3D printing service and 3D printing techniques will change the world. You’ve probably heard that a few times by now. Comparisons have been made to the likes of the futuristic food dispensers and ovens that have featured in sci-fi favourites, like The Jetsons and Star Trek. Who wouldn’t want their own ‘replicator’ to make exactly what they want, right? We are consistently reminded of 3D printing’s ground-breaking effect on the likes of medicine, science and other industries. But what if that doesn’t interest you so much… what if you just want to know if you can make some cool stuff? Well, let’s talk cool stuff then.
Let’s not deny it – the potential within the 3D printing UK services industry is unbelievable. Can you imagine the day when these printers become affordable, and everyone can have one in their home? It would be incredible! Well, guess what? It isn’t as far away as you think. Some smaller, lower-quality 3D printers are available for not much more than the price of a video game console. Because of this, many people have had fun creating different products, such as key rings, mobile phone cases and even desktop pencil holders. Last year, the first ever 3D printed book cover was released. It’s astonishing to see the level of skill and artistry that is being brought to this emerging industry. Also last year, the world’s first three-dimensional printed electric car, called ‘Strati’, was born. And, right now, the ‘Blade’ is under development – an environmentally friendly supercar with a 90 per cent lighter chassis than regular supercars. Last year also saw the arrival of the world’s first 3D print/doodle pen – an imperfect, yet impressive, piece of technology. The great thing about the industry is that it is continuing to develop and develop. Carbon3D is the new method that is coming soon. Its unique use of oxygen in the process will see it print 25 to 100 times faster than Stereolithography Apparatus (SLA), eliminating one of SLA’s main weaknesses. The sky does appear to be the limit when it comes to the 3D printing service industry. Well, that is until someone prints a 3D spaceship to get past the clouds too!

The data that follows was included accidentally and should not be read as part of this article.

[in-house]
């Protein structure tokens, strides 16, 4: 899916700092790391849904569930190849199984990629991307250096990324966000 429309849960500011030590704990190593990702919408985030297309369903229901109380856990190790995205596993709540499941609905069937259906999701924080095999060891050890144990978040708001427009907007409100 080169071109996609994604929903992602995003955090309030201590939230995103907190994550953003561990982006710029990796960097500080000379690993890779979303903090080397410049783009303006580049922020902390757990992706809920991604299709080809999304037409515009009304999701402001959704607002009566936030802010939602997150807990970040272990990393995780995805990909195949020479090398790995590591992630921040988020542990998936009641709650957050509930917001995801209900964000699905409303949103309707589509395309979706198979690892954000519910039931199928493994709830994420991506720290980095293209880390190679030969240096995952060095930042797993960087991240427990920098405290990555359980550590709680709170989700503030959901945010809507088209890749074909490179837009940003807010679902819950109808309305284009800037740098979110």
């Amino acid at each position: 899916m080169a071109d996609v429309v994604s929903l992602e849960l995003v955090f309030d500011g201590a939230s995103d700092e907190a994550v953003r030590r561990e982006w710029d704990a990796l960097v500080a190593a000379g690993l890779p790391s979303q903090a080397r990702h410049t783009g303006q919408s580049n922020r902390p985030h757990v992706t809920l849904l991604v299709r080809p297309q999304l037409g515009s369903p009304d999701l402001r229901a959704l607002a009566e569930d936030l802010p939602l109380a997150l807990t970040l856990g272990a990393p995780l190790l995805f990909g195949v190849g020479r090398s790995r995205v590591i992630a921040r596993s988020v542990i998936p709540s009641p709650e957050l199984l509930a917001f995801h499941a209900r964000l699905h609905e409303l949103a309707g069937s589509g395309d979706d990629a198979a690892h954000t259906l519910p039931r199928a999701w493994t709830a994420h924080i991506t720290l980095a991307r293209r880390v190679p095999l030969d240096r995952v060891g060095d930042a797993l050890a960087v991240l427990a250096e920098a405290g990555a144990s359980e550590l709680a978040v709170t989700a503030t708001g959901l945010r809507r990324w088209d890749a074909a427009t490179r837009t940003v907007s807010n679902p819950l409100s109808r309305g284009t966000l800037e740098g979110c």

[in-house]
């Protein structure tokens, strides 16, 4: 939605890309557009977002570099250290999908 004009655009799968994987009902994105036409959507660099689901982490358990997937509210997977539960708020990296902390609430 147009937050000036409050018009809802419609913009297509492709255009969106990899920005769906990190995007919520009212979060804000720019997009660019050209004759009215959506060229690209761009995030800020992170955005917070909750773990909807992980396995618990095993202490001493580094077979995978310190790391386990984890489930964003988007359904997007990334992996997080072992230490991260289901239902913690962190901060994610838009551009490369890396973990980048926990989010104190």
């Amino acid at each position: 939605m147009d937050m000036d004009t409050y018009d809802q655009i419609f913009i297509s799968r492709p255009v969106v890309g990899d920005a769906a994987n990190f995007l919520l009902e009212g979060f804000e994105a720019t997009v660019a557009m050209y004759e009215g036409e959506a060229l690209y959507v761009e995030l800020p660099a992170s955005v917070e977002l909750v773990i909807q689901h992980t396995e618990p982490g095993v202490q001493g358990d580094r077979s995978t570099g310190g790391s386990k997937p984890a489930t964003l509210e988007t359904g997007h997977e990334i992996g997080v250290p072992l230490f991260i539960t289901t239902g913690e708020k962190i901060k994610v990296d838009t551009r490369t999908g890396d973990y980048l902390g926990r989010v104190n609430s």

A 3D print service doesn’t need to be semi-serious in its application either; it can be used in fun ways. Take, for example, PancakeBot – a crowd-funded 3D pancake printer. This is not exactly the most practical of devices in its implications and abilities. However, kids – and us big kids, can appreciate the fun of custom designing pancakes. Combined with design tools on computers and apps, it means that people can design, create and cook a pancake in the shape of whatever they want. However, whether it is pancakes or something different, the problem is that it’s still pretty costly to buy printers in the first place. But, that doesn’t mean you can’t have fun. For example, Microworkshops – a 3D printing service London based – offer a very cool ‘3D Photoshop’ service. Photoshop allows expensive 3D or CAD software to be cut out and offers the ability for anyone with an Adobe subscription to design an item before it gets printed. Microworkshops service allows you to be scanned into modelling software so that a figurine of you can be created using Photoshop. Amazing! However, if distance or the ability to leave the house makes this difficult, you can even upload two photographs of yourself onto their website, and they’ll create a caricature of your appearance. You could be superimposed on the body of a superhero, an animal or your favourite character from a TV show.
Who knows where the future will take us when it comes to 3D printing? But, for now, for any job – big, small, funny or serious – you should use the 3D printing service that is offered by Microworkshops, London’s number one professional 3D printers. Contact us today for a quote and we’ll be back in touch with you within 24 hours to detail how fast and affordable the whole manufacturing process will be – and we’ll still retain quality. Visit http://microworkshops.co.uk/ today or email us at firstname.lastname@example.org for more information from our 3D printing ‘ninjas’.